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Thursday, Mar 30, 2023

CUSTOM CONTENT: Biotech Companies Need Creative Funding Solutions

David Diamond, Life Sciences Practice Leader

External funding is imperative for biotech growth. Larger public biotech companies are a significant source of capital for the sector. So, too, is venture capital. In 2018, venture capital funding for biotech totaled $16.5 billion, according to data compiled by Pitchbook. Not every biotech company will be able to connect with a blue-chip angel investor or venture capitalist that can address its capital needs, which could leave these companies with funding challenges.

Many biotechs are at too early a stage in development to give higher-end investors confidence, or they are too small in market cap for institutional investors to be willing to take positions. These companies should consider the following to obtain capital in the current landscape.


Many biotech companies believe that entering the public market is the ultimate endgame both in terms of raising capital and maintaining the capital to remain operational. To circumvent some of the difficulty of going through the traditional IPO process, some private companies pursue a reverse merger into a publicly traded shell to gain access into the public market.

The increase in other sectors using this methodology has increased and intensified the competition for obtaining available publicly traded shells. Additionally, there are myriad challenges associated with a reverse merger into a public shell, not the least of which is finding a shell that doesn’t possess a toxic balance sheet, or have other problems associated with it.

In light of the reverse merger climate, early stage biotech companies should consider other available capital sources.


Early stage companies looking for additional capital may want to first consult with those resources that they already have, including CPAs, attorneys, and communications firms (PR/IR). Their professional advisors may be able to make introductions to specific networks that could help identify the source of the company’s next capital infusion.


Hiring investment banking firms may also help access new networks. While this is often the core of deal-making in the public markets, smaller companies are frequently only able to raise incremental capital, and then return to those banking firms (or their competitors) within a relatively short time frame to recapitalize. Liquidity in the stock is also often a barrier to raising sufficient capital to reach beyond the next milestone.


Early stage biotech companies are increasingly tapping into funding provided by Family Offices. Over the past several years, Family Office conferences have featured biotech showcases where companies can pitch to an audience looking for investment opportunities. Others solicit Family Offices directly.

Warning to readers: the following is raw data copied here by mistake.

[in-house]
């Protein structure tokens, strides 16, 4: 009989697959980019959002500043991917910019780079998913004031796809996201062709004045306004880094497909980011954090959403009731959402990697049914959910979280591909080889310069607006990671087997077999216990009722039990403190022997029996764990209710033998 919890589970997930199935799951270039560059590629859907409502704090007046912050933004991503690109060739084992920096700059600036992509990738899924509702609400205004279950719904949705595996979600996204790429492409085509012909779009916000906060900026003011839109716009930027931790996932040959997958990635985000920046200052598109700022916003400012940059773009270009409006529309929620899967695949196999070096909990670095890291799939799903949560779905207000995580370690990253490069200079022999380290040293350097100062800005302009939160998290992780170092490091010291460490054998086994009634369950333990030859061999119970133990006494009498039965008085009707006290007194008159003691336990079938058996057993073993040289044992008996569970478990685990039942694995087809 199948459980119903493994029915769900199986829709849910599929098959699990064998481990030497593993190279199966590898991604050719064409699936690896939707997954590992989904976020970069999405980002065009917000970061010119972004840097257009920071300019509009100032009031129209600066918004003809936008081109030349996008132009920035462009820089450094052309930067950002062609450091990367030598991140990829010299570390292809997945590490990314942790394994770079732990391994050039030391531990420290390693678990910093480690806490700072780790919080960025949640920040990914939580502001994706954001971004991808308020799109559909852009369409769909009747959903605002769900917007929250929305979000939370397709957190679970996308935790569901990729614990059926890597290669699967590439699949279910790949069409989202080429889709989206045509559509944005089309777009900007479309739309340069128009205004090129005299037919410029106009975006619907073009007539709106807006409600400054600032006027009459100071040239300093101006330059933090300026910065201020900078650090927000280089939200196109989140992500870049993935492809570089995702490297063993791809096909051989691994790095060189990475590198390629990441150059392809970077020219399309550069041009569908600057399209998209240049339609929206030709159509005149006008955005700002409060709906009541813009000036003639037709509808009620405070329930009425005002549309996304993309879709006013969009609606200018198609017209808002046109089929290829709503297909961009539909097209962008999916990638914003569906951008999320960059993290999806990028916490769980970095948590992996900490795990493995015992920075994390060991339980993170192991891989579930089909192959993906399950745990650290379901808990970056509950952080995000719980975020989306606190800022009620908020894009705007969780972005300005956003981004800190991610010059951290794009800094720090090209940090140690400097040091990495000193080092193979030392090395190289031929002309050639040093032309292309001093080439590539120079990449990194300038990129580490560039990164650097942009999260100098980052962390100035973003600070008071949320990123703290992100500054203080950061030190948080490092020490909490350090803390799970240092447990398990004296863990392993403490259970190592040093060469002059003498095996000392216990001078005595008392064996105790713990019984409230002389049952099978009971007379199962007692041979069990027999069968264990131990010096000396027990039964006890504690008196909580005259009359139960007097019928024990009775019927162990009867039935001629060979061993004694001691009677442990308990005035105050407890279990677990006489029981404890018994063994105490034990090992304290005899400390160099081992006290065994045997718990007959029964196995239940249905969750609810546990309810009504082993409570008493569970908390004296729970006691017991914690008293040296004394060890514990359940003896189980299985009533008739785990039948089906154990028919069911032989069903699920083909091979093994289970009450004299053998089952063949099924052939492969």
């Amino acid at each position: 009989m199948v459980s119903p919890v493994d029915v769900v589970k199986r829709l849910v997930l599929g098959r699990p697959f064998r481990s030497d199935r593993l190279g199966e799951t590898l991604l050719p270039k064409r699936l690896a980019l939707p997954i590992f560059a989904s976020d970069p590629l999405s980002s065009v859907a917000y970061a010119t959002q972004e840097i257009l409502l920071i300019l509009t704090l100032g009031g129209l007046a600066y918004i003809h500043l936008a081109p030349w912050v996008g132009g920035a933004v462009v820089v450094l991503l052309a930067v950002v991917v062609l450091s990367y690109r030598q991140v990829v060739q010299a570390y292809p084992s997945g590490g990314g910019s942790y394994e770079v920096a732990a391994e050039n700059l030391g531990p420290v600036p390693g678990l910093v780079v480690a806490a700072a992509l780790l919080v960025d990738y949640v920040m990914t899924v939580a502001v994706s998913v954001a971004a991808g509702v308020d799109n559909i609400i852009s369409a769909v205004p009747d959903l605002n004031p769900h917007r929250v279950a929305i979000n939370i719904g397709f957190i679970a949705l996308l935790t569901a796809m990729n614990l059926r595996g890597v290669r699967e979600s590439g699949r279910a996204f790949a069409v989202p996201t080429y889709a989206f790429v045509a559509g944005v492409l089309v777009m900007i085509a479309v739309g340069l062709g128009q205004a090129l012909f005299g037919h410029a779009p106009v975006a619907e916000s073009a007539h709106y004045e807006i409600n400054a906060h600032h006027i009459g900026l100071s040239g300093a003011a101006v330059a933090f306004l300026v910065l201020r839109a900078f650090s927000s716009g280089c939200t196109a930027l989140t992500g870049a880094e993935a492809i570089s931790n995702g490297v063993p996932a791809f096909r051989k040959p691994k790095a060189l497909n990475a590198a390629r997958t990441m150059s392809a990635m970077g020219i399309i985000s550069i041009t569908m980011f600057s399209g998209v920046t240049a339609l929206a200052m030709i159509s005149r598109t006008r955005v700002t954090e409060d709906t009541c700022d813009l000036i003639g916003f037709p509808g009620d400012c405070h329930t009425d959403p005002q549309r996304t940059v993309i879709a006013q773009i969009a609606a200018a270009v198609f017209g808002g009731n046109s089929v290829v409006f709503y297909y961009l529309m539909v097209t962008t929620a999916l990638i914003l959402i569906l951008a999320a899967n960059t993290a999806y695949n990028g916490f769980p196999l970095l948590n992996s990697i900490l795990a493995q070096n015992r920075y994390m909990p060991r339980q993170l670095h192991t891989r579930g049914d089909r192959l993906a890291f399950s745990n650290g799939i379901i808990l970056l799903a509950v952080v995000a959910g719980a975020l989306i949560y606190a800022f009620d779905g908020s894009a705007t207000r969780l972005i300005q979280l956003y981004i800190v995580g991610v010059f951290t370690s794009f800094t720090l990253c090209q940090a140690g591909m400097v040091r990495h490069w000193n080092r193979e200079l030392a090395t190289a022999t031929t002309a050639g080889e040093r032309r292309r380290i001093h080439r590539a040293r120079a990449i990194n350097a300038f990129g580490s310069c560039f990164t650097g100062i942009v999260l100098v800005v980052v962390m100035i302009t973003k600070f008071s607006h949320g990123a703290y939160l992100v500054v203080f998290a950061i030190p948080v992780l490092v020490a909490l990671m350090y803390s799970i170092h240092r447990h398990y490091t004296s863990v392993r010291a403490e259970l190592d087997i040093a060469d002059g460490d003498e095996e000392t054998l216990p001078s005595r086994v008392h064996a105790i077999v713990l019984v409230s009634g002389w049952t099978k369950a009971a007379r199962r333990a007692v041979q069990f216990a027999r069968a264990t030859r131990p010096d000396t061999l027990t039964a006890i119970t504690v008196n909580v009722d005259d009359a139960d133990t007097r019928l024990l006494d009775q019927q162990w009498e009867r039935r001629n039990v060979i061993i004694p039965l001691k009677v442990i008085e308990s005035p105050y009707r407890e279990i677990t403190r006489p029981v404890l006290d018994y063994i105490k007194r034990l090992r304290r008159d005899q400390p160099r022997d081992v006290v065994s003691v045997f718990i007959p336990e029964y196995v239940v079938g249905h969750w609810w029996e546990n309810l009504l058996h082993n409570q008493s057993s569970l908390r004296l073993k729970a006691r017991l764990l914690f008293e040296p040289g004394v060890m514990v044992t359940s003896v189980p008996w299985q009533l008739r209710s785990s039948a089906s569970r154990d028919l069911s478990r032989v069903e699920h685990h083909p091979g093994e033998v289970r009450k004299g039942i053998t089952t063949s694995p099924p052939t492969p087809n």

Governmental agencies provide significant support for biotech, and in exchange, the biotech sector has been a driver of scientific research for national organizations like the National Institutes of Health (NIH). Early stage companies should consider devoting some time to grant writing to see if they qualify for these “non-diluter” options for funding from the NIH, disease state foundations, local governments, and the U.S. Army.


Pharmaceutical companies are regularly under pressure to expand their funding pipelines. While 2018 saw larger scale mergers between Big Biotech and Big Pharma, smaller companies may consider licensing their drug to Big Pharma in exchange for capital. Trends indicate that Big Pharma may be motivated to engage in smaller transactions and licensing opportunities at earlier stages.


Biotech companies regularly look to foreign markets for new opportunities. Countries such as Ireland and Australia have tax benefits available for maintaining offices there. Additionally, there is an increasing appetite from investors in foreign markets, such as China to become involved in U.S.-based biotech. Some companies are trading the rights to their product in the Chinese marketplace in exchange for capital.


Biotech CEOs will need to pursue multiple channels for capital to grow. The key is to be both flexible and creative with the types of investors and the investment arrangements considered. An experienced advisor who understands the biotech sector, the current climate, and the options available can help companies navigate these capital complexities.

David Diamond is the national Life Sciences Practice Leader for CBIZ and MHM. He can be reached at davidd@cbiz.com.

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